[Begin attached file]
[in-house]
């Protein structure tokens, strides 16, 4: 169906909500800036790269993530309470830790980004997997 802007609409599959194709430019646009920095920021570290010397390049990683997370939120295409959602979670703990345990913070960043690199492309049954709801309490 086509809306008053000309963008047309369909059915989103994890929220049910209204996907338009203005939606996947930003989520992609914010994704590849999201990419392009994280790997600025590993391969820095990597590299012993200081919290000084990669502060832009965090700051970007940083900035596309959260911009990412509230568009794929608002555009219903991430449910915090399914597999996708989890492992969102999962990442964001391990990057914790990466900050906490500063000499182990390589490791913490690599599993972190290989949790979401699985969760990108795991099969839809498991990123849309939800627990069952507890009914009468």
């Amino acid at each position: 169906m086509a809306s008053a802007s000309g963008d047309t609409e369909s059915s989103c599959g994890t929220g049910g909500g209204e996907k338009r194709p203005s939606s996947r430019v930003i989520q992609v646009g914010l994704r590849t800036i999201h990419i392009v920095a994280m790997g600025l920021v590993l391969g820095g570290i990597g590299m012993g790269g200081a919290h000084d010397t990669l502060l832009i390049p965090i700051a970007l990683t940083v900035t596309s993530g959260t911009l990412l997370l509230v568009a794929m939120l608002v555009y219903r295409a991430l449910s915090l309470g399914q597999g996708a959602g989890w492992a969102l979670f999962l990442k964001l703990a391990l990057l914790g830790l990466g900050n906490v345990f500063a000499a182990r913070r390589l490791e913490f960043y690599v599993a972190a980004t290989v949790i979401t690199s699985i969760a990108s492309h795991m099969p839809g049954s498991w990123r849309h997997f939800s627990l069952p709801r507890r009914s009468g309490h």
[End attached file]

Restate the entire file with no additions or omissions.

[in-house]
């Protein structure tokens, strides 16, 4: 169906909500800036790269993530309470830790980004997997 802007609409599959194709430019646009920095920021570290010397390049990683997370939120295409959602979670703990345990913070960043690199492309049954709801309490 086509809306008053000309963008047309369909059915989103994890929220049910209204996907338009203005939606996947930003989520992609914010994704590849999201990419392009994280790997600025590993391969820095990597590299012993200081919290000084990669502060832009965090700051970007940083900035596309959260911009990412509230568009794929608002555009219903991430449910915090399914597999996708989890492992969102999962990442964001391990990057914790990466900050906490500063000499182990390589490791913490690599599993972190290989949790979401699985969760990108795991099969839809498991990123849309939800627990069952507890009914009468």
């Amino acid at each position: 169906m086509a809306s008053a802007s000309g963008d047309t609409e369909s059915s989103c599959g994890t929220g049910g909500g209204e996907k338009r194709p203005s939606s996947r430019v930003i989520q992609v646009g914010l994704r590849t800036i999201h990419i392009v920095a994280m790997g600025l920021v590993l391969g820095g570290i990597g590299m012993g790269g200081a919290h000084d010397t990669l502060l832009i390049p965090i700051a970007l990683t940083v900035t596309s993530g959260t911009l990412l997370l509230v568009a794929m939120l608002v555009y219903r295409a991430l449910s915090l309470g399914q597999g996708a959602g989890w492992a969102l979670f999962l990442k964001l703990a391990l990057l914790g830790l990466g900050n906490v345990f500063a000499a182990r913070r390589l490791e913490f960043y690599v599993a972190a980004t290989v949790i979401t690199s699985i969760a990108s492309h795991m099969p839809g049954s498991w990123r849309h997997f939800s627990l069952p709801r507890r009914s009468g309490h």